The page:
So for me as an IT buyer it would be about buying the best performance product from SUN, retaining my Solaris OS and getting all this at a fraction of the cost of a T2 system
The man doth protest too much
I'm amazed that Matt has so much time to rant everytime Sun release a new product - his motives are questionable as they are extreme. On a more postive note, Ubuntu have a port of Linux for the Coolthread T-Series line. See
for details if you want a choice of operating system.
RE: Redhats road to Redmond is thru Sunnyvale
I've seen a lot of organizations opt for Red Hat instead of Sun, or in most cases run both side by side. But you are not into significant enterprise computing if you think people actually want to switch systems that really matter to RHL, or any linux for that matter. How can you completely ignore IBM UNIX? I don't think you work in enterprise computing.
But there is a suprising similarity in windows and linux.. they are both great for the small hardware.
RE: The man doth protest too much
Whereas the AC Sunshiner doesn't even try to defend the products. Question my motives all you like, I'm sick and tired of having you Sunshiners sprouting rubbish for years, seems you guys can't take a bit of stick in turn. Your sense of humour seems to have evaporated with the Sun stock price!
T1000's were amazing
I ran a large trial of some Sun T1000's vs some non-SUN Xeon 3Ghz machines (16GB RAM), and a few AMDs. One thing that was clear very soon into the trial (apache web serving, r/o mysql access, php) was that the Intel and AMD kit was significantly faster with their response times (factors of 2-3) in the low end arena where only hundreds of simultaneous requests were made. But the T1000s began to really shine when the workload became intense, leaving the AMD & Intel kit for dead (literally in some of the trials). The x86 performance began to degrade quickly, yet the Sparc's with their magic thread/cores with 32GB RAM began to enjoy the massive load and respond very well, really perking up when the going got tough. We repeated the trial under Linux (originally Solaris10), and the same patterns were seen, although Linux was measurably worse overall (we didn't bother with Windows).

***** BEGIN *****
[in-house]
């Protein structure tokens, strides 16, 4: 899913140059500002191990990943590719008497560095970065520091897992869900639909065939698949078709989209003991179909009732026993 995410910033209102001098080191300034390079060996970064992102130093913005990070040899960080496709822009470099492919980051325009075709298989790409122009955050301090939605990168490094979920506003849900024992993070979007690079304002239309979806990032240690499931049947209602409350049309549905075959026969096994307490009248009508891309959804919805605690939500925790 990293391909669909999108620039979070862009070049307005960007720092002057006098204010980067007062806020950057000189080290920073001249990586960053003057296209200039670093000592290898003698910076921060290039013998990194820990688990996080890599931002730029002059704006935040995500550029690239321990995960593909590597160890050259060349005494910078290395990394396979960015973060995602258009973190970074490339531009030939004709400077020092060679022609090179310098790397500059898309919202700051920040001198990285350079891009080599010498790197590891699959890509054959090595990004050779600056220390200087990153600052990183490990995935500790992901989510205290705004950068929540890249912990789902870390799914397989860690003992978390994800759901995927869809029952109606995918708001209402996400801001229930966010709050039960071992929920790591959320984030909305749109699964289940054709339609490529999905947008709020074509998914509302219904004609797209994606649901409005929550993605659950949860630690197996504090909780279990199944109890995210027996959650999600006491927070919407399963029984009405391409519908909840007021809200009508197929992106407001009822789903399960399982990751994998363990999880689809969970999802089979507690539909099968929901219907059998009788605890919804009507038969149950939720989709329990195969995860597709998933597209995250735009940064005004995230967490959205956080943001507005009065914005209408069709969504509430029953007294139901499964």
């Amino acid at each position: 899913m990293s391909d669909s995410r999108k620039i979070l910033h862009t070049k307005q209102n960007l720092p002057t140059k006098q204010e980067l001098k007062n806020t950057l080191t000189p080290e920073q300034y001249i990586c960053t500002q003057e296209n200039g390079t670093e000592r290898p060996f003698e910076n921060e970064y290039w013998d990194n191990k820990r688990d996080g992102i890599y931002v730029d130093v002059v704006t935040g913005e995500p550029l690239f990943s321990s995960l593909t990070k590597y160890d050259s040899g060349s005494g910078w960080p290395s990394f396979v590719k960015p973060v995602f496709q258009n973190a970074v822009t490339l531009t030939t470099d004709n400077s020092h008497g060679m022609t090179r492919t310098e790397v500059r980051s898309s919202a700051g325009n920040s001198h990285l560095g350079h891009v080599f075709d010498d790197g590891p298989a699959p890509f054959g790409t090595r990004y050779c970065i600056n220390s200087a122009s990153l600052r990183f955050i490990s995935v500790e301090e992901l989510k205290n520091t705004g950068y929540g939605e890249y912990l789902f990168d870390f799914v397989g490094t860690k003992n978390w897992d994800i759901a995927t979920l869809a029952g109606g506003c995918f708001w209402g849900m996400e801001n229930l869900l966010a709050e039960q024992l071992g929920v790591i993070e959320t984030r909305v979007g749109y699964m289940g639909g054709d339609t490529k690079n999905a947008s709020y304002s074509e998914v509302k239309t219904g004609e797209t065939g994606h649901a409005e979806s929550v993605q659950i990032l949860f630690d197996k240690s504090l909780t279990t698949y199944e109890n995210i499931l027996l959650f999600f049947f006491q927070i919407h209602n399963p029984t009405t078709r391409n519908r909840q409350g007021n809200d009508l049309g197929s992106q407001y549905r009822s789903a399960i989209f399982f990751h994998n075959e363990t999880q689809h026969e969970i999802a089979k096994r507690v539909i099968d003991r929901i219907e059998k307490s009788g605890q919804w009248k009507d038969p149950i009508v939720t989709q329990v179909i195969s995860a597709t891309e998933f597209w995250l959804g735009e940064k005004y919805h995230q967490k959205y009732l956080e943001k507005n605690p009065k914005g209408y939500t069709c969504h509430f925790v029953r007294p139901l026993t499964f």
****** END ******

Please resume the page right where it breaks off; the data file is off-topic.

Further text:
For Gazillions of requests, the Sparc's were measurably better, but they were poor in the low end throughput and response times (probably due to 1.2Ghz clock cycles vs 3Ghz). Those cores come into their own, especially with the RAM cycles being better taken care of than x86 can do.
For live, we installed x86 and the sparc behind load balancers. When the traffic is significant, they do more work than the x86 kit - thanks to the wonders of load balancers working out which responds best.
Re: john ball
So, what you are saying is that if Sun would have payed Red Hat $100M per year, they could have Linux on the T2 boxes, and supported by Red Hat with maintenance updates going forward?...and you are implying that Sun thought that was too much to pay?...